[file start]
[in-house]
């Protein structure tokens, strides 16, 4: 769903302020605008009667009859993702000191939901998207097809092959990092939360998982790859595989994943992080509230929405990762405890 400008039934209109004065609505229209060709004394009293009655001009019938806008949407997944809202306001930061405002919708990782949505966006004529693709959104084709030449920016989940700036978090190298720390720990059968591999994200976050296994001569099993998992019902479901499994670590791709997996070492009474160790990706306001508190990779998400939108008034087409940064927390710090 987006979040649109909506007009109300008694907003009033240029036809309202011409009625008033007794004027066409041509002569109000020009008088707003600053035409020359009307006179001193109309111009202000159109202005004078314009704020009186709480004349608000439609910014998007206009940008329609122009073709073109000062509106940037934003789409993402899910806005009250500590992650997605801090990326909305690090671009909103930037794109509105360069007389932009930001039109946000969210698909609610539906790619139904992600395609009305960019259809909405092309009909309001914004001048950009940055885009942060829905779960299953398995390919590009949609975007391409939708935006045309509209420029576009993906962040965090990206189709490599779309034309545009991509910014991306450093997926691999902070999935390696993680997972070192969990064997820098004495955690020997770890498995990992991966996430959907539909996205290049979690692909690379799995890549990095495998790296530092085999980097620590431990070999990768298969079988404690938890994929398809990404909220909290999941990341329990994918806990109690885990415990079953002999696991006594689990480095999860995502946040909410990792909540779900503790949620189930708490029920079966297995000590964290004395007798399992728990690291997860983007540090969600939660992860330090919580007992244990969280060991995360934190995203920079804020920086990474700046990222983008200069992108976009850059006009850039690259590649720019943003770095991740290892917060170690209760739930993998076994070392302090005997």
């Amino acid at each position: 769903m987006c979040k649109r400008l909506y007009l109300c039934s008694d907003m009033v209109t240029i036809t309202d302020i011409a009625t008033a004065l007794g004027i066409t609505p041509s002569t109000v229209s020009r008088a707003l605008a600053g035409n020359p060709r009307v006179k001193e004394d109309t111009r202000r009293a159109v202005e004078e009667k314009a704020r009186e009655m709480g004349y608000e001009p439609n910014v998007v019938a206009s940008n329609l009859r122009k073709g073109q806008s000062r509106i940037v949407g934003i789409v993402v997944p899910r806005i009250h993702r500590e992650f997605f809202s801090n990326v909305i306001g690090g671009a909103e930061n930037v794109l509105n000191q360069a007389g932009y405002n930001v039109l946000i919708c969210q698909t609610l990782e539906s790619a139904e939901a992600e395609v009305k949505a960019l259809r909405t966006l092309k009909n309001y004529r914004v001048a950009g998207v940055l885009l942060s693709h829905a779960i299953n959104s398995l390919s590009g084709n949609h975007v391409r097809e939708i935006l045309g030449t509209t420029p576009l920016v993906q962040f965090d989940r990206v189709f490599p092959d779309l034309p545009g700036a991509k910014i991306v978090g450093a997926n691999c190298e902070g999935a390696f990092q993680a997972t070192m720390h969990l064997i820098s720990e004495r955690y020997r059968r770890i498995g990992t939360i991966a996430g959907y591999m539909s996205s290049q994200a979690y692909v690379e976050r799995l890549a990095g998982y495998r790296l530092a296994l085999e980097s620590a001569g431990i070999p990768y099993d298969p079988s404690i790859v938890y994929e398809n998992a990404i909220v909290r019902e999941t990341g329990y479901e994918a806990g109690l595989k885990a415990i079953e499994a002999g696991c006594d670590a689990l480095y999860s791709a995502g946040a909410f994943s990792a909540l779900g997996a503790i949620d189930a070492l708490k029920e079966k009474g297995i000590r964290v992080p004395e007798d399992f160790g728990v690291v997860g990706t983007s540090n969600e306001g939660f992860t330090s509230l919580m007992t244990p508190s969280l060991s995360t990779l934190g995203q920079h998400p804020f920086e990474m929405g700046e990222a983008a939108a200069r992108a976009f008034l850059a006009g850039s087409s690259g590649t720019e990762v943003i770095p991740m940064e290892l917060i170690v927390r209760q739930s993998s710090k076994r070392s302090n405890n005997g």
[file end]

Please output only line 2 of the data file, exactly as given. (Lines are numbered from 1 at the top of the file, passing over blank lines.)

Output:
């Protein structure tokens, strides 16, 4: 769903302020605008009667009859993702000191939901998207097809092959990092939360998982790859595989994943992080509230929405990762405890 400008039934209109004065609505229209060709004394009293009655001009019938806008949407997944809202306001930061405002919708990782949505966006004529693709959104084709030449920016989940700036978090190298720390720990059968591999994200976050296994001569099993998992019902479901499994670590791709997996070492009474160790990706306001508190990779998400939108008034087409940064927390710090 987006979040649109909506007009109300008694907003009033240029036809309202011409009625008033007794004027066409041509002569109000020009008088707003600053035409020359009307006179001193109309111009202000159109202005004078314009704020009186709480004349608000439609910014998007206009940008329609122009073709073109000062509106940037934003789409993402899910806005009250500590992650997605801090990326909305690090671009909103930037794109509105360069007389932009930001039109946000969210698909609610539906790619139904992600395609009305960019259809909405092309009909309001914004001048950009940055885009942060829905779960299953398995390919590009949609975007391409939708935006045309509209420029576009993906962040965090990206189709490599779309034309545009991509910014991306450093997926691999902070999935390696993680997972070192969990064997820098004495955690020997770890498995990992991966996430959907539909996205290049979690692909690379799995890549990095495998790296530092085999980097620590431990070999990768298969079988404690938890994929398809990404909220909290999941990341329990994918806990109690885990415990079953002999696991006594689990480095999860995502946040909410990792909540779900503790949620189930708490029920079966297995000590964290004395007798399992728990690291997860983007540090969600939660992860330090919580007992244990969280060991995360934190995203920079804020920086990474700046990222983008200069992108976009850059006009850039690259590649720019943003770095991740290892917060170690209760739930993998076994070392302090005997």